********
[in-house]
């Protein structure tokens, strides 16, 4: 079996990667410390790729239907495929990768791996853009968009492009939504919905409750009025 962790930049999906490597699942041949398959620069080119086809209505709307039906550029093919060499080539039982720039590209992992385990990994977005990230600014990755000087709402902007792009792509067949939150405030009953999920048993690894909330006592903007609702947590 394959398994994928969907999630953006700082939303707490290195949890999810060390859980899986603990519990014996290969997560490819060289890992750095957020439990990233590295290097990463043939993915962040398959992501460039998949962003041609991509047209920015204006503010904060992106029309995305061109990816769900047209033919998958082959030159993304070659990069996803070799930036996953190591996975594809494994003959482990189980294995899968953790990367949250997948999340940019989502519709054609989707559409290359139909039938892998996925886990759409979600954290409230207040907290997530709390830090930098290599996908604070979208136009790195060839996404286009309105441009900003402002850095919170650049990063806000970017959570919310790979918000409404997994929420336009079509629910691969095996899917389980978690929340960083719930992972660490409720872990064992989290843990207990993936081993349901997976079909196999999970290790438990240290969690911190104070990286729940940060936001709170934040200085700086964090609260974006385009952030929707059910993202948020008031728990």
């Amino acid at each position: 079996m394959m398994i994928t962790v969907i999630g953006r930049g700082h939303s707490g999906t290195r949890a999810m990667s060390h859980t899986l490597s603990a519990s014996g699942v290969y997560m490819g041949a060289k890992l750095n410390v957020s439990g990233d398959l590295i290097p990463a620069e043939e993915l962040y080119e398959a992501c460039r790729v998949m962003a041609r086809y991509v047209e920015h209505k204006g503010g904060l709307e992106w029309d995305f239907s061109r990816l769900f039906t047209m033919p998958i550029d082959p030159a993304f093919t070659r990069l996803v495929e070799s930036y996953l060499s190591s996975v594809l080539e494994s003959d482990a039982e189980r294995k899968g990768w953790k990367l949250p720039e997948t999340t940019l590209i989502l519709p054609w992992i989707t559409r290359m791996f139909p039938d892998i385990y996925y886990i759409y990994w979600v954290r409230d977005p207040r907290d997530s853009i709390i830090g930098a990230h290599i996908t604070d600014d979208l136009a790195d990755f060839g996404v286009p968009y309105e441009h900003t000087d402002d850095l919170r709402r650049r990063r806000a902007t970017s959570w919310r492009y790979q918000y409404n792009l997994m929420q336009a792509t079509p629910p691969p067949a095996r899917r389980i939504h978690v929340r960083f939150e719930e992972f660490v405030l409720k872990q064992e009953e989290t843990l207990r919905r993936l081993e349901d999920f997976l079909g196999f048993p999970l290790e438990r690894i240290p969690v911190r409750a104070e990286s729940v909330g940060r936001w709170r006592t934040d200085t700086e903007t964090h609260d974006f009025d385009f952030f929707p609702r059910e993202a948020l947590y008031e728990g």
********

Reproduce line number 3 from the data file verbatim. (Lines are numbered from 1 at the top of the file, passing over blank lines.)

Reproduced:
């Amino acid at each position: 079996m394959m398994i994928t962790v969907i999630g953006r930049g700082h939303s707490g999906t290195r949890a999810m990667s060390h859980t899986l490597s603990a519990s014996g699942v290969y997560m490819g041949a060289k890992l750095n410390v957020s439990g990233d398959l590295i290097p990463a620069e043939e993915l962040y080119e398959a992501c460039r790729v998949m962003a041609r086809y991509v047209e920015h209505k204006g503010g904060l709307e992106w029309d995305f239907s061109r990816l769900f039906t047209m033919p998958i550029d082959p030159a993304f093919t070659r990069l996803v495929e070799s930036y996953l060499s190591s996975v594809l080539e494994s003959d482990a039982e189980r294995k899968g990768w953790k990367l949250p720039e997948t999340t940019l590209i989502l519709p054609w992992i989707t559409r290359m791996f139909p039938d892998i385990y996925y886990i759409y990994w979600v954290r409230d977005p207040r907290d997530s853009i709390i830090g930098a990230h290599i996908t604070d600014d979208l136009a790195d990755f060839g996404v286009p968009y309105e441009h900003t000087d402002d850095l919170r709402r650049r990063r806000a902007t970017s959570w919310r492009y790979q918000y409404n792009l997994m929420q336009a792509t079509p629910p691969p067949a095996r899917r389980i939504h978690v929340r960083f939150e719930e992972f660490v405030l409720k872990q064992e009953e989290t843990l207990r919905r993936l081993e349901d999920f997976l079909g196999f048993p999970l290790e438990r690894i240290p969690v911190r409750a104070e990286s729940v909330g940060r936001w709170r006592t934040d200085t700086e903007t964090h609260d974006f009025d385009f952030f929707p609702r059910e993202a948020l947590y008031e728990g």